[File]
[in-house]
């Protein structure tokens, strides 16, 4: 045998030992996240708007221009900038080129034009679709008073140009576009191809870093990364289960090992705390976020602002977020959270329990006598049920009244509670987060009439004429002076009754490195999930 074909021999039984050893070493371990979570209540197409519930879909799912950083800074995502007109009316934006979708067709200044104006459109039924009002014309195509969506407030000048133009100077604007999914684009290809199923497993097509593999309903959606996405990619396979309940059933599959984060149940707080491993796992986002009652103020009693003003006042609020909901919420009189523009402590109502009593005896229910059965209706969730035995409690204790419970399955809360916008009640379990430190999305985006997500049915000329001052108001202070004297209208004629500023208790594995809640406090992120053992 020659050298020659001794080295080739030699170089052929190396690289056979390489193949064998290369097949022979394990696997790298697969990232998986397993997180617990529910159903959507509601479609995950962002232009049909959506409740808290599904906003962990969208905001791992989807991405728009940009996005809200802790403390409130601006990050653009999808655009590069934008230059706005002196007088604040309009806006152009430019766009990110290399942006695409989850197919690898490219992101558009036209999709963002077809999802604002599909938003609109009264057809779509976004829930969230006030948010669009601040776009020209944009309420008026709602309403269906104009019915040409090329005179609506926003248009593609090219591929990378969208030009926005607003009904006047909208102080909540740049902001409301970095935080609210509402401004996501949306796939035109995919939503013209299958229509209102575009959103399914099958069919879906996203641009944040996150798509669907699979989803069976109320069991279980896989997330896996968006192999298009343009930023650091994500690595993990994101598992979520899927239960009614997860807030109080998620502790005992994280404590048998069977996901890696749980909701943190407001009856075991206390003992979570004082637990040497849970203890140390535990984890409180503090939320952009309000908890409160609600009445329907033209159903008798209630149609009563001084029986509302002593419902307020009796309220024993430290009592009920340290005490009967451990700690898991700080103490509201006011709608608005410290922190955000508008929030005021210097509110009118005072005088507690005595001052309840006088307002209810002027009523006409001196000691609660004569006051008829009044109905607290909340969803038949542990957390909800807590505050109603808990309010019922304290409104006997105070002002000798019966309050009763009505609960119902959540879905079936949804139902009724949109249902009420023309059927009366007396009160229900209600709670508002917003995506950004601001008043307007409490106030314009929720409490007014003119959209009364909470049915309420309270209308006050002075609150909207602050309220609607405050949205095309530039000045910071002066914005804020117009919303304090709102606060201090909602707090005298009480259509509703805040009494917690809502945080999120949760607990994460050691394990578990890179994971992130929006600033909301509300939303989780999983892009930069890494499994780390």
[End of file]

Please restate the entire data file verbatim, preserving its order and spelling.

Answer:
[in-house]
């Protein structure tokens, strides 16, 4: 045998030992996240708007221009900038080129034009679709008073140009576009191809870093990364289960090992705390976020602002977020959270329990006598049920009244509670987060009439004429002076009754490195999930 074909021999039984050893070493371990979570209540197409519930879909799912950083800074995502007109009316934006979708067709200044104006459109039924009002014309195509969506407030000048133009100077604007999914684009290809199923497993097509593999309903959606996405990619396979309940059933599959984060149940707080491993796992986002009652103020009693003003006042609020909901919420009189523009402590109502009593005896229910059965209706969730035995409690204790419970399955809360916008009640379990430190999305985006997500049915000329001052108001202070004297209208004629500023208790594995809640406090992120053992 020659050298020659001794080295080739030699170089052929190396690289056979390489193949064998290369097949022979394990696997790298697969990232998986397993997180617990529910159903959507509601479609995950962002232009049909959506409740808290599904906003962990969208905001791992989807991405728009940009996005809200802790403390409130601006990050653009999808655009590069934008230059706005002196007088604040309009806006152009430019766009990110290399942006695409989850197919690898490219992101558009036209999709963002077809999802604002599909938003609109009264057809779509976004829930969230006030948010669009601040776009020209944009309420008026709602309403269906104009019915040409090329005179609506926003248009593609090219591929990378969208030009926005607003009904006047909208102080909540740049902001409301970095935080609210509402401004996501949306796939035109995919939503013209299958229509209102575009959103399914099958069919879906996203641009944040996150798509669907699979989803069976109320069991279980896989997330896996968006192999298009343009930023650091994500690595993990994101598992979520899927239960009614997860807030109080998620502790005992994280404590048998069977996901890696749980909701943190407001009856075991206390003992979570004082637990040497849970203890140390535990984890409180503090939320952009309000908890409160609600009445329907033209159903008798209630149609009563001084029986509302002593419902307020009796309220024993430290009592009920340290005490009967451990700690898991700080103490509201006011709608608005410290922190955000508008929030005021210097509110009118005072005088507690005595001052309840006088307002209810002027009523006409001196000691609660004569006051008829009044109905607290909340969803038949542990957390909800807590505050109603808990309010019922304290409104006997105070002002000798019966309050009763009505609960119902959540879905079936949804139902009724949109249902009420023309059927009366007396009160229900209600709670508002917003995506950004601001008043307007409490106030314009929720409490007014003119959209009364909470049915309420309270209308006050002075609150909207602050309220609607405050949205095309530039000045910071002066914005804020117009919303304090709102606060201090909602707090005298009480259509509703805040009494917690809502945080999120949760607990994460050691394990578990890179994971992130929006600033909301509300939303989780999983892009930069890494499994780390």